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I’ve been to visit ‘Gathering Light’

The full title of this exhibition appears to be A British Museum Spotlight Loan: Gathering Light: a Bronze Age Golden Sun. The central object of the exhibition is a gold pendant—inexplicably displayed on a stick rather than in a hanging fashion—which dates back to the Bronze Age. It was found in Shropshire in May 2018.

I liked that the exhibition didn’t over-interpret the object. For example, there was text attempting to address why the design differs on each side of the pendant, which came to no firm conclusion.

I didn’t, however, learn much from the exhibition. There were a few local Bronze Age finds displayed alongside, but the exhibition didn’t leave me able to explain the historical importance of the main object.

I also didn’t like the degree to which the space was ‘British Museum’ branded. I’ve whinged about this before, and I should probably change the record, but when an exhibition about a Bronze Age object contains the works ‘British Museum’ more times than the words ‘Bronze Age,’ something is amiss. It feels like walking into an advert rather than an exhibition.

It was disappointing to see that the case containing the Faith and Science objects I’ve previously mentioned was covered with vinyls concealing the contents. It felt as though there was concern that they might detract from the British Museum’s special exhibition, with which they shared a space.

As you might tell, I didn’t take much away from this exhibition.

Gathering Light continues at Sunderland Art Gallery until 3 June.

This post was filed under: Museums, Post-a-day 2023, , , .

I’ve been to visit ‘Hieroglyphs’

Visiting the British Museum feels a bit uncomfortable these days. A venue that shows off treasures stolen from other countries, refuses to give them back and exhibits them with interpretation from a primarily British perspective gives me “the ick,” as people younger than me might say.

Visiting an exhibition sponsored by an oil company, with a cloying “have a great time” message from the company beside the entrance, is also discomforting.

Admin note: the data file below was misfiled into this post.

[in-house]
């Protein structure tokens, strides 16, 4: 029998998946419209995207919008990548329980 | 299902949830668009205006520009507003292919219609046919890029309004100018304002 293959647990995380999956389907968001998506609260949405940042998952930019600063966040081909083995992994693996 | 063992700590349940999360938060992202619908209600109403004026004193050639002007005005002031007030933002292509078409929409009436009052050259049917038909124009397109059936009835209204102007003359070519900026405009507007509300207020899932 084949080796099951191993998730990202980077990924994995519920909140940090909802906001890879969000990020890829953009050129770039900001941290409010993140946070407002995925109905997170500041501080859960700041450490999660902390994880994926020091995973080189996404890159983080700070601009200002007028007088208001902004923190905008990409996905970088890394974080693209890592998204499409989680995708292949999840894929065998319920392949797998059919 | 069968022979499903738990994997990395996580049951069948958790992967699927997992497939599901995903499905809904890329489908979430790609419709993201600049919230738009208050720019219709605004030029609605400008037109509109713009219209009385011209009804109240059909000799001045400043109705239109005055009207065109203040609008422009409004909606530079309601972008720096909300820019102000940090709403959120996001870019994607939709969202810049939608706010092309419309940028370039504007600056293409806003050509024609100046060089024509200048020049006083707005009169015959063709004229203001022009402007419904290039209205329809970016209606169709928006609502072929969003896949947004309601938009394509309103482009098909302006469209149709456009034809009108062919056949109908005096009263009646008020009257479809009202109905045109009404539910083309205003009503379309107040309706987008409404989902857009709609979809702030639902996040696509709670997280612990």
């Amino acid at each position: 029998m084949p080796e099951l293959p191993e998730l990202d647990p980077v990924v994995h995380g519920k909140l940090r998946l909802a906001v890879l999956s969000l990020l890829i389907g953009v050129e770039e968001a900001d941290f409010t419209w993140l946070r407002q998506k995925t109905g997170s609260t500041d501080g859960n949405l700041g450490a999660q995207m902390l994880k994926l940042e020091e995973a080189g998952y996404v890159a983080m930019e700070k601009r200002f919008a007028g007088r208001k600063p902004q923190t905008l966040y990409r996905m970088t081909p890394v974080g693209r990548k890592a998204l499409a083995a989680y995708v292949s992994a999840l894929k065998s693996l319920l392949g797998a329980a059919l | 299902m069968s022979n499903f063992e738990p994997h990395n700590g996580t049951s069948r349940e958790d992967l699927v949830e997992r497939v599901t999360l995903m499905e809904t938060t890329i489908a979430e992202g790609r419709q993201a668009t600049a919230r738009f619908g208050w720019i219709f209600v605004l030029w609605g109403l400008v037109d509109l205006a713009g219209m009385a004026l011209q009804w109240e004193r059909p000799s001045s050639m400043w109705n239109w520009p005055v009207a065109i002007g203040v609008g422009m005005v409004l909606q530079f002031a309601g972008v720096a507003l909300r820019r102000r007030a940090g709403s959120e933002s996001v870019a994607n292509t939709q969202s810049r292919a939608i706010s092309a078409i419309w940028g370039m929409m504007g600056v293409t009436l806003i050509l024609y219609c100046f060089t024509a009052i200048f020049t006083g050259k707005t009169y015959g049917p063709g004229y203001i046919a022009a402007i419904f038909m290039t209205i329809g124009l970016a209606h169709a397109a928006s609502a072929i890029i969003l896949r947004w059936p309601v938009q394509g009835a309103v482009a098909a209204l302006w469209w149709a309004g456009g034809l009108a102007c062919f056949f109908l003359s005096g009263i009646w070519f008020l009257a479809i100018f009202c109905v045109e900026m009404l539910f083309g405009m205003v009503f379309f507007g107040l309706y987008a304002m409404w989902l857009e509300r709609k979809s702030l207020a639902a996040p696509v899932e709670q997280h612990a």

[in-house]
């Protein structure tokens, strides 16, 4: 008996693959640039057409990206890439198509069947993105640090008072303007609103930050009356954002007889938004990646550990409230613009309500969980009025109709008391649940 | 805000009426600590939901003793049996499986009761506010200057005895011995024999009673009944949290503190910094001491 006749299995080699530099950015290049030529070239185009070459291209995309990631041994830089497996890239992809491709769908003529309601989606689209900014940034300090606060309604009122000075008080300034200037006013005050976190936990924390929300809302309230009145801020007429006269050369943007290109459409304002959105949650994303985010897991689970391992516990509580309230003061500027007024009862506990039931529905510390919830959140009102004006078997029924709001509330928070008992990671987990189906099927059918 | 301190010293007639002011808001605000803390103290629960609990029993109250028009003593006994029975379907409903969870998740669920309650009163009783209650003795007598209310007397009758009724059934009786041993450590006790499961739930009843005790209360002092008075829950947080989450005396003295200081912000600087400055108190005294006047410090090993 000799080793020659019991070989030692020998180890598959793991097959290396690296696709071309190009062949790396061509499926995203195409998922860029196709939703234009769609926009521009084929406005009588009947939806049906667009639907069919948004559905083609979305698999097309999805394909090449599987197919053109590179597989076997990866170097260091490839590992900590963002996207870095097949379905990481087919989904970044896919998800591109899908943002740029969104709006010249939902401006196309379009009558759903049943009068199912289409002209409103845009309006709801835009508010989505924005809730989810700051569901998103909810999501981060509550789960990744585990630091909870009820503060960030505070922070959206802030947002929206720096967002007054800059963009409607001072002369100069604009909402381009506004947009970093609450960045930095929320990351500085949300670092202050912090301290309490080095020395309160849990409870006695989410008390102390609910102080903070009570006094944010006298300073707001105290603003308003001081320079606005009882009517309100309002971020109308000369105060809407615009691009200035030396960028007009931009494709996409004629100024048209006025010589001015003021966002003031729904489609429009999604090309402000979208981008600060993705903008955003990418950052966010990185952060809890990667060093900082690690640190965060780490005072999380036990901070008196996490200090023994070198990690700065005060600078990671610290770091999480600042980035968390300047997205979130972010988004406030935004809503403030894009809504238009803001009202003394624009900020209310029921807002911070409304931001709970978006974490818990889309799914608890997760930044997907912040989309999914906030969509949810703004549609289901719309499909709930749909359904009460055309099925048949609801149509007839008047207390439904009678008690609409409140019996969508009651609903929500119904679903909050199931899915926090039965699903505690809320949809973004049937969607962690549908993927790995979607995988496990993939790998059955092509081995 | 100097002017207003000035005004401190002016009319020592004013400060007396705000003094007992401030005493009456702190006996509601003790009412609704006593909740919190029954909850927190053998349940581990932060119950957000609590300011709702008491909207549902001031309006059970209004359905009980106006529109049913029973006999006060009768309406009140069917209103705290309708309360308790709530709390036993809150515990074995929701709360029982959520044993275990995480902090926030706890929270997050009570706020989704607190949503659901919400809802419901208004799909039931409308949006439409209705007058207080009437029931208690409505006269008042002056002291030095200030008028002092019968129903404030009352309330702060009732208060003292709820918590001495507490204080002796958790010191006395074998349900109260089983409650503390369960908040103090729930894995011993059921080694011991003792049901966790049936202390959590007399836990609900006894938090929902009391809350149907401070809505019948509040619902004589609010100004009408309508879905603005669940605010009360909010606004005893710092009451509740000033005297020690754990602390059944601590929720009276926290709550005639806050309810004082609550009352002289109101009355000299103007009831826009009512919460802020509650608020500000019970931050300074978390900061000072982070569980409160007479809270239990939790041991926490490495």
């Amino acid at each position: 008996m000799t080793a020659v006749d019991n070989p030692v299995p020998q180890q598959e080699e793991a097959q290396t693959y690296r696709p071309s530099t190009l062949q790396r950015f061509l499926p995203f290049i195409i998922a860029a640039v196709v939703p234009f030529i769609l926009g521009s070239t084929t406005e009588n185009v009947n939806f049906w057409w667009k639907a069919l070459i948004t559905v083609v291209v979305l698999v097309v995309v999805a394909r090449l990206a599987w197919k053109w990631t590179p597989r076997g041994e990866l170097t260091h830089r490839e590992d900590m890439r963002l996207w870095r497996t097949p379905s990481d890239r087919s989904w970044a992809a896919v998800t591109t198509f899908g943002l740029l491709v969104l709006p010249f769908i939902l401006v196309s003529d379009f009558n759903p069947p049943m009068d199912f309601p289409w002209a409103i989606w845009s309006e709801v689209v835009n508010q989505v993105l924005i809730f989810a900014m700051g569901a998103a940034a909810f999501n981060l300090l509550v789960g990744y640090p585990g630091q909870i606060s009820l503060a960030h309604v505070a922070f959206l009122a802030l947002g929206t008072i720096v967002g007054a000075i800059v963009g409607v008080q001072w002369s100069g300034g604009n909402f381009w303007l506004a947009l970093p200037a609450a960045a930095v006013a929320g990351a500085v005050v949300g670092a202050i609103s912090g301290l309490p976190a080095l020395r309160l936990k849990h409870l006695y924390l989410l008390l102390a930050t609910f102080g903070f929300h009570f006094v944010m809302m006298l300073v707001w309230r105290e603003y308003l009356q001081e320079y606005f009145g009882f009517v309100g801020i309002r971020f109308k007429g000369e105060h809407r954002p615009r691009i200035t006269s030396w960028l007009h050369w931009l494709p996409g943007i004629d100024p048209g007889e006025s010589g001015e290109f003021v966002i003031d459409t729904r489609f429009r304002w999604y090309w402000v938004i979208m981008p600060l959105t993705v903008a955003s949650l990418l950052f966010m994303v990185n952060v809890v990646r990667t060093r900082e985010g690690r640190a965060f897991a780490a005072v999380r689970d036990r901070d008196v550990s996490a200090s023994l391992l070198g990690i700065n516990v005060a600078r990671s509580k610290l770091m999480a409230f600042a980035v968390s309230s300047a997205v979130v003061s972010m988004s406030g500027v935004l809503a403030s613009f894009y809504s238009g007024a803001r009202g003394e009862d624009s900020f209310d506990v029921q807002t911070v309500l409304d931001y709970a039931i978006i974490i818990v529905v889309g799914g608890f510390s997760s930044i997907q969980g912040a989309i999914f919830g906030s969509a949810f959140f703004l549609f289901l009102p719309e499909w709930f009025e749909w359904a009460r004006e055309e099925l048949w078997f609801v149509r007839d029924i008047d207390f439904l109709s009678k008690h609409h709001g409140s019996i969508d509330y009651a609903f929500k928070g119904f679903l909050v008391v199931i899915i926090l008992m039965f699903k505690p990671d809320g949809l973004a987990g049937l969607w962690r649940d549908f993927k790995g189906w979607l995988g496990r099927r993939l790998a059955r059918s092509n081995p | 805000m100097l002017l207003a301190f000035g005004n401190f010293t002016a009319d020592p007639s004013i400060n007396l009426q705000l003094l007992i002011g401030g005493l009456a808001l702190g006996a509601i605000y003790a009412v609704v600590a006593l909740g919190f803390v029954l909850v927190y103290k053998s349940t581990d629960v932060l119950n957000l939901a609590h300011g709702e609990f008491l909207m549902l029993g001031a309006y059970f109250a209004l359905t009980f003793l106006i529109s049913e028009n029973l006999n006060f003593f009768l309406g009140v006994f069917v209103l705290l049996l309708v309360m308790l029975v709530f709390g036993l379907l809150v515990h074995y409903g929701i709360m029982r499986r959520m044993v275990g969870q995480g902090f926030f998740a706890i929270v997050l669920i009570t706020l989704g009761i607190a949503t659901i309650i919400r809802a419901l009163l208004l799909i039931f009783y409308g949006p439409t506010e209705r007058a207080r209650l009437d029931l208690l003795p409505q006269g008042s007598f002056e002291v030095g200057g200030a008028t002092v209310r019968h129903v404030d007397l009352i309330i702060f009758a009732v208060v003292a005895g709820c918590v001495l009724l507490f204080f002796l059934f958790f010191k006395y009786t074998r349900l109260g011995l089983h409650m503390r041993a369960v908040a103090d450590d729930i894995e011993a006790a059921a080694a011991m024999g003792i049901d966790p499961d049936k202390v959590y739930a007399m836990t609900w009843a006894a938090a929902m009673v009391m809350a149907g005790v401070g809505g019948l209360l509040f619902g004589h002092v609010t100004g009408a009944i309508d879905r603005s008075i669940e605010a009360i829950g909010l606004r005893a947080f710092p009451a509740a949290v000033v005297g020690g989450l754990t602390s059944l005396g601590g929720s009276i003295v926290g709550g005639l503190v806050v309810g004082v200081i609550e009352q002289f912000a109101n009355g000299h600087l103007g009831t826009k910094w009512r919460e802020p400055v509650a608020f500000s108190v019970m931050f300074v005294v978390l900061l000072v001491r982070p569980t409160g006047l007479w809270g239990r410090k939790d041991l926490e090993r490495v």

The fact that the guard searching my bag in the security theatre had to check with a colleague whether my toothbrush constituted a “potential weapon” did not feel especially welcoming. For clarity, I hadn’t (yet) fashioned it into a shiv.

But it’s often said that no-one does exhibitions quite as well as the British Museum, so I thought I’d dive in any way.

I visited the British Museum’s latest temporary number on Hieroglyphs—not something you’d ordinarily associate with Bloomsbury.

It wasn’t really worth it. My view is probably coloured by the fact that the exhibition was overcrowded. I don’t know how that’s allowed to happen with timed ticketing, but it was a struggle to see much of anything.

I didn’t really know much about hieroglyphs before attending: I knew that their meaning was lost, and then essentially rediscovered when the Rosetta Stone was found. I didn’t feel that I left the exhibition with really any more understanding than I arrived with, though perhaps I had more appreciation of the amount of (weirdly competitive) work that was undertaken to use the stone to decode hieroglyphs.

I don’t think I’ve seen the Rosetta Stone before (though maybe I did as a child): it’s a remarkable object, but it’s hard not to look at it and wonder why on Earth it is in a glass case in London, shorn of all natural context. It’s an Egyptian artefact with Greek text pilfered by the French—and Egypt has wanted back it for decades. It seems cruel and absurd for it to be held in a British museum, a relic of the attitudes of an age which we might hope to have consigned to the past.

It also felt to me like many of the cultural interpretations of objects were over-reaching, or at least did not explain how the conclusions did not overreach. I spent some time looking at an object described as a calendar of “lucky days”, and wondering how on Earth that conclusion could be drawn. It made me think that millennia from now, someone will dig up a calendar of lottery draws and talk about how there were European-wide “lucky days” when the population would collectively place money on the drawing of random balls. It’s a valid interpretation, but unrecognisable as a description of the motivations and experiences of most people.

But this exhibition has been praised by people who know what they’re talking about, so don’t let the fact that I found it more depressing than enlightening put you off: you still have a couple of weeks left to go and see it.

Hieroglyphs’ continues at the British Museum until 19 February.

This post was filed under: Museums, Post-a-day 2023, Travel, , .

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